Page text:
NaMo’s comparison of the deaths of Muslims during the 2002 riots to a ‘puppy’s death’ has stirred up a political storm. With parties rushing to align themselves either for or against this statement, it is clear that our political identities are just numbers on the polls for these politicians.

So the puppy died, crushed underneath Mr.  Narendra Modi’s Hindutva nationalist wheel and after more than a decade, he is finally feeling sorry for it.  However, I am still not sure whether he is sorry for the wheel or the puppy. NaMo, in a very callous statement speaking to the Reuters news agency said that “even if a ‘puppy’ comes under the wheels of a car, one feels sad.”

Narendra Modi w Uddhav Thackeray 300x222 Narendra Modi  Shut Up!

He was talking about the Gujarat riots, condemning the killing of Muslims. Being Human, one is bound to feel sad for any kind of killing, may it be a puppy or hundreds of people in a riot was his intended remark. The debate that followed the remark was very interesting – touching on morality, ethics and culture – sense and sensitivity.

Does Narendra Modi truly regret the 2002 riots?

When asked about whether he regrets what happened in the 2002 riots, NaMo cleverly brought up the Supreme Courts Special Investigating Team report which had given him a ‘thoroughly clean chit’. The court had given him a clean chit on his immediate role in the riots, but what about his role as the administrator or the Chief Minister of Gujarat?

Former Supreme Court judge Justice P.B. Sawant conducted an inquiry into the 2002 Gujarat riots and found Chief Minister Narendra Modi guilty and disagreed with the report submitted by Special Investigation Team. Even Senior Advocate Raju Ramachandran’s report on the 2002 riots differed from the SIT team. Ironically, the same SIT report claimed that Congress leaders could have provoked the rioters by firing on them.

One simple argument is that a Court can punish you for what you have done but not for what you haven’t done. An administrative lack by NaMo is a lack of appropriate action for which the court can admonish, but cannot punish.

By allowing the rioters to carry out the massacre, the Chief Minister and his ‘efficient’ administrators did exactly the same as  the rioters on the ground. The Sawant committee reported that Modi’s offences were prime facie inciting communal dissonance and failing to maintain  harmony.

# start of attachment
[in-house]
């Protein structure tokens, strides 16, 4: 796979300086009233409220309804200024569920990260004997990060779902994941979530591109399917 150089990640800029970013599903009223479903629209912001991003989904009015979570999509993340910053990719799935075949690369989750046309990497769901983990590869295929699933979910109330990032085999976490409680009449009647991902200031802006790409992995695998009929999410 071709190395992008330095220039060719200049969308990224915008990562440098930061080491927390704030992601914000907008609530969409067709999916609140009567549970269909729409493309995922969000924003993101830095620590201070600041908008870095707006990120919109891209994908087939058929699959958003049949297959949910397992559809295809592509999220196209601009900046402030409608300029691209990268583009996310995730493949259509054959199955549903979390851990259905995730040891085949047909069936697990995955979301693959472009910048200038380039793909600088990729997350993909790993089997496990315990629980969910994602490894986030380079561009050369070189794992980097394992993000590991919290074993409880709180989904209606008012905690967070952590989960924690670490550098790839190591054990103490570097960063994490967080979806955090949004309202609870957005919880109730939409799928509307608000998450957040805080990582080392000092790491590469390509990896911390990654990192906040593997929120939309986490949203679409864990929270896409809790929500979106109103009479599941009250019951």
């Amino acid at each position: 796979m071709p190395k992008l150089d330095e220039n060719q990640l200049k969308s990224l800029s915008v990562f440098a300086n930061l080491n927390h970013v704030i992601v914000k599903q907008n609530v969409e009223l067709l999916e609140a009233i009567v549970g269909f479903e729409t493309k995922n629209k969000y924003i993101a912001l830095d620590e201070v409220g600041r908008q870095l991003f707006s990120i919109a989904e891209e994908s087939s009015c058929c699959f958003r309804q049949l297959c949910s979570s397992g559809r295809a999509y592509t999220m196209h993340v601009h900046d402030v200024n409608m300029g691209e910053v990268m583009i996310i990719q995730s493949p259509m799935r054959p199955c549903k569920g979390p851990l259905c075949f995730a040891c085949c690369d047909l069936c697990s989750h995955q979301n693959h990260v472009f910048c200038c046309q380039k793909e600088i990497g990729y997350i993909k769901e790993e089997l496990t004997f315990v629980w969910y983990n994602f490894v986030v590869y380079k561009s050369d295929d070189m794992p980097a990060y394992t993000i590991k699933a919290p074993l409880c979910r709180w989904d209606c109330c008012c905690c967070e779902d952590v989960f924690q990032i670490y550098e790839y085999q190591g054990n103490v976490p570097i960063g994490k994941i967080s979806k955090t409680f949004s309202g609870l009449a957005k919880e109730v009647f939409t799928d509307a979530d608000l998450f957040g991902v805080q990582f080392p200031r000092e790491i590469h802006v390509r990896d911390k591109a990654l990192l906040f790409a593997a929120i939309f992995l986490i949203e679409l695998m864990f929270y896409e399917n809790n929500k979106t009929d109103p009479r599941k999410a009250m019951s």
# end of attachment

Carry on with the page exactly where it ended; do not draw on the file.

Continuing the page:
The ‘burqa of secularism’ and ‘naked communalism’

NaMo didn’t stop there; within a week he showed us how he debates between secularism and communalism. In a statement characterizing his superficial ways and fuzzy thinking, he blamed the Congress of hiding behind the burqa (veil) of secularism. The statement invited fiery litany from many Congress leaders including Shashi Tharoor, who tweeted, “Modi says we hide behind the burqa of secularism. Preferable, surely, to the khaki shorts of intolerance & hatred that he now tries to hide?”

The Hindu nationalist NaMo honestly surprised many commentators including me by his burqa remark. There are so many other terms in our Hindu lexicon like chunri, saari that he could have used, why opt for a term related to a particular community. But then, this is NaMo – fond of controversy and disputes.

Unfortunately his remarks are taken so seriously in the media, they probably fortify his position and an unapologetic Hindu leader.

Narendra Modi’s Use of the Word ‘Sorry’

One thing is clear. His latest sense of being ‘sorry’ has absolutely no hint of repentance. His remark that he had done ‘absolutely the right thing’ during the 2002 riots shows how he still is not willing to take responsibility for whatever happened then; even when high-profile leaders including Maya Kodnani, a 57-year-old former minister was charged of inciting violence. His words utterly dismiss the fact that it was the right-wing Hindutva groups who did maximum damage to the fabric of humanity under his umbrella.

The word seems to be intentionally chosen to bring in a different meaning to it, suited to the reader’s comprehension ability. The word is ironically oxymoronic in a sense that it sends a message of being sorry for the Muslim community, and at the same time sending Hindu voters a message of an inferior status of the Muslims in Modi’s eyes. The word was purely a political gamble which Modi and his international PR agency wanted to cash in on it. It not only brought back the debate of Modi as the new face of BJP, it also gave sleepless nights to the supporters of so-called secular parties.

Why do politicians feel sorry for national tragedies only at the time of elections?

The only answer is that there is political gain, there is political mileage and above all there are vote banks. The way Narendra Modi and BJP are defending the ‘puppy’ remark by terming it as his sensitivity and compassion for an insignificant creature like a puppy shows how desperate they are to win the Muslim vote banks as well as keep their Hindu vote bank intact.

The use of the term puppy for Muslims has created a political storm where media and the political parties are aligning themselves either with Narendra Modi or against Narendra Modi.  It is about generating a pre-poll affinity based on ideologies and appeasement policies. The way the Congress and the Samajwadi party have condemned the puppy references shows their fear of losing their long-term Muslim vote bank.

It is also time to contemplate upon our sense of humanity and sensitivity as voters and as citizens of this country. Can we stand together and bring in the change we need to bring in for a peaceful future in a situation where politicians play dirty games with our communal identity and then say sorry by comparing us with puppies?

By: Gaurav Kumar

Also See: Gujarat News – Amit Shah VideoNarendra Modi Speech On Robert Vadra

Image Source : IANS

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